Don’t worry, I’m not losing my curmudgeonly streak, but for once it’s nice to turn one’s attention to Austrian matters without tearing one’s hair out about Klingon liturgies or such. Rather, we turn our attention to a small matter of real estate in the Ottakring district of Vienna.
This concerns a local church whose congregation has got too small for it to be viable. Well, that happens all over. England is coming down with such churches, which we’ll come to in a moment. However, under a policy instituted by our old friend Cardinal Christoph von Schönborn, the Archdiocese of Vienna won’t sell its churches to property developers, nor let them go derelict. The preference is that a house of worship should remain in the line of business for which it was built.
Thus the matter of the Pfarrkirche Neulerchenfeld. While, as always in these cases, its congregation is none too thrilled at being amalgamated with another parish – nonetheless, there’s a heartwarming little story here of practical ecumenism, as the Count has gifted the church to Vienna’s sizeable, but lacking in accommodation, Serbian Orthodox community. The deed has now been signed over and the building is due to start its career as a place of Orthodox worship this summer, once necessary adjustments to the interior have been made. Moreover, with the archdiocese having previously gifted churches to the Syrians and Copts, Vienna is a bit of a pioneer in this regard.
So, apart from the disgruntled parishioners, it looks like a good move. The Serbs, who’ve up until now had three tiny churches serving a community of about 200,000, are understandably happy. And this magnanimous act of giving a sister church a helping hand certainly makes the Count look good. Nor can this sort of gesture hurt the ongoing Catholic-Orthodox unity discussions.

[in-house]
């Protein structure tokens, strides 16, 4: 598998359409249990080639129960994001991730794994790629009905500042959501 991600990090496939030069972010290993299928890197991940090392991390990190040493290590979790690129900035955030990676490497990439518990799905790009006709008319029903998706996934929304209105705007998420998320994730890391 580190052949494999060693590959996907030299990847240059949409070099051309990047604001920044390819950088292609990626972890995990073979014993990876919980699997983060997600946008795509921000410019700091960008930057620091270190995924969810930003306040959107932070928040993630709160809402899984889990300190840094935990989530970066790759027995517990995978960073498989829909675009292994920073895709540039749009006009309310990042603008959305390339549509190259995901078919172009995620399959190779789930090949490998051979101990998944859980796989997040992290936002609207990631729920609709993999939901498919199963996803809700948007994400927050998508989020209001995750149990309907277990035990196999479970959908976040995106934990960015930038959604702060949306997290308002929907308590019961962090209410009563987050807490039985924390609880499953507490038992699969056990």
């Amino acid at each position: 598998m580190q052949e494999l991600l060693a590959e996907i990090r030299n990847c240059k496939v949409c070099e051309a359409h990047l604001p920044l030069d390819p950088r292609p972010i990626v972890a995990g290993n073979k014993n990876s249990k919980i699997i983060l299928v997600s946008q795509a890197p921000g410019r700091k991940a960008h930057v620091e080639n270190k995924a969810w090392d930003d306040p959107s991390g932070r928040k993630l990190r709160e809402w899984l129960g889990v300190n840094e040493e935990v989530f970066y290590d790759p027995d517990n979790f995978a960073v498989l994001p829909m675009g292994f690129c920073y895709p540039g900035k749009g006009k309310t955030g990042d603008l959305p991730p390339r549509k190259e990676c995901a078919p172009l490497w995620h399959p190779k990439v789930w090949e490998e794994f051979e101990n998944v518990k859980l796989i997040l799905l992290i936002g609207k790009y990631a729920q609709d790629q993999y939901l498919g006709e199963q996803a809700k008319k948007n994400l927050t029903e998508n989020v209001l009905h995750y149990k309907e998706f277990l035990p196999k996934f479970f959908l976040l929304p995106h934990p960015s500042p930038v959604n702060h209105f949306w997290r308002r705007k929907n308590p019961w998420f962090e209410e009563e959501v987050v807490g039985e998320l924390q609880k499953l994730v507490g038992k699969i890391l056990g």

Now then. This has a rather obvious relevance to the matter of the English Ordinariate. One of the chronic problems facing the good old C of E is that it has too many buildings and not enough people to fill them. Well, it’s one thing for the C of E to respond to the establishment of the Ordinariate with a prickly and legalistic insistence that no Tiber-swimming Anglo-Catholics are going to be allowed to take their church buildings with them. However, as we know, formal ownership of buildings and use of buildings are not the same thing. Indeed, following the last exodus in the early 1990s there were some local moves towards church-sharing, which were scuppered under not particularly edifying circumstances.
I don’t mean to imply that the response of the C of E as such to the Ordinariate initiative has been uncharitable. For the most part, it’s been quite understanding, and +Rowan has shown the generosity of spirit one would expect of him. Nevertheless, there are those who would rather see churches lying derelict, or being flogged off to developers, rather than have those pesky Romanists actually putting them to use. A little flexibility in this area would not go amiss, and to those of an obstructionist bent (and I’m looking at you, Bishop Chartres), I commend the spirit shown by Cardinal Schönborn. Surely, for the ingenious latitudinarians one finds in the C of E hierarchy, a little imagination is not beyond them.